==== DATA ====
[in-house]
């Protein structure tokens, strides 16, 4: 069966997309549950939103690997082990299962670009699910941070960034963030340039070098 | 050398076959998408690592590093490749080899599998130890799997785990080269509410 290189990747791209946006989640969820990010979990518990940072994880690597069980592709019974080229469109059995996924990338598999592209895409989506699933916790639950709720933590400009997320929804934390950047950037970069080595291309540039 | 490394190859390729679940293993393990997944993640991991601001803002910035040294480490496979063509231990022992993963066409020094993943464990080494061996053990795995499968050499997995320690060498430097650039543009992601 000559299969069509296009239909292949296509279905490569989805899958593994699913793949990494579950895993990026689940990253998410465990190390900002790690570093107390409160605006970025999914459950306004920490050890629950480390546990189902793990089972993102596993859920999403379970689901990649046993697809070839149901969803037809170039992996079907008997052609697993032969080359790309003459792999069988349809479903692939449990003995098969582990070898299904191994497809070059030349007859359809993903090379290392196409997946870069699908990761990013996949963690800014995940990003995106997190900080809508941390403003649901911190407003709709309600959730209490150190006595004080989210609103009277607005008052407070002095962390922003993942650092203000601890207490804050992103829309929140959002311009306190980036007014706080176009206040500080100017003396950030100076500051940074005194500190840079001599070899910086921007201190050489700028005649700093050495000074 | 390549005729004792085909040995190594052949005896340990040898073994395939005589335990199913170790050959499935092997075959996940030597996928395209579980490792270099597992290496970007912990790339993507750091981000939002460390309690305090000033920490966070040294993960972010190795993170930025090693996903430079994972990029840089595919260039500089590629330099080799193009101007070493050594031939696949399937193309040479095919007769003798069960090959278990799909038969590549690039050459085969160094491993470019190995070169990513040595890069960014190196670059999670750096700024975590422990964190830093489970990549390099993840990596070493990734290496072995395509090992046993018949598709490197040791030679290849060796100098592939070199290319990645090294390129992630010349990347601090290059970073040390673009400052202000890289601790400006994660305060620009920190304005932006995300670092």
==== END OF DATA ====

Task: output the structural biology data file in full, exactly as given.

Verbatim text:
[in-house]
């Protein structure tokens, strides 16, 4: 069966997309549950939103690997082990299962670009699910941070960034963030340039070098 | 050398076959998408690592590093490749080899599998130890799997785990080269509410 290189990747791209946006989640969820990010979990518990940072994880690597069980592709019974080229469109059995996924990338598999592209895409989506699933916790639950709720933590400009997320929804934390950047950037970069080595291309540039 | 490394190859390729679940293993393990997944993640991991601001803002910035040294480490496979063509231990022992993963066409020094993943464990080494061996053990795995499968050499997995320690060498430097650039543009992601 000559299969069509296009239909292949296509279905490569989805899958593994699913793949990494579950895993990026689940990253998410465990190390900002790690570093107390409160605006970025999914459950306004920490050890629950480390546990189902793990089972993102596993859920999403379970689901990649046993697809070839149901969803037809170039992996079907008997052609697993032969080359790309003459792999069988349809479903692939449990003995098969582990070898299904191994497809070059030349007859359809993903090379290392196409997946870069699908990761990013996949963690800014995940990003995106997190900080809508941390403003649901911190407003709709309600959730209490150190006595004080989210609103009277607005008052407070002095962390922003993942650092203000601890207490804050992103829309929140959002311009306190980036007014706080176009206040500080100017003396950030100076500051940074005194500190840079001599070899910086921007201190050489700028005649700093050495000074 | 390549005729004792085909040995190594052949005896340990040898073994395939005589335990199913170790050959499935092997075959996940030597996928395209579980490792270099597992290496970007912990790339993507750091981000939002460390309690305090000033920490966070040294993960972010190795993170930025090693996903430079994972990029840089595919260039500089590629330099080799193009101007070493050594031939696949399937193309040479095919007769003798069960090959278990799909038969590549690039050459085969160094491993470019190995070169990513040595890069960014190196670059999670750096700024975590422990964190830093489970990549390099993840990596070493990734290496072995395509090992046993018949598709490197040791030679290849060796100098592939070199290319990645090294390129992630010349990347601090290059970073040390673009400052202000890289601790400006994660305060620009920190304005932006995300670092």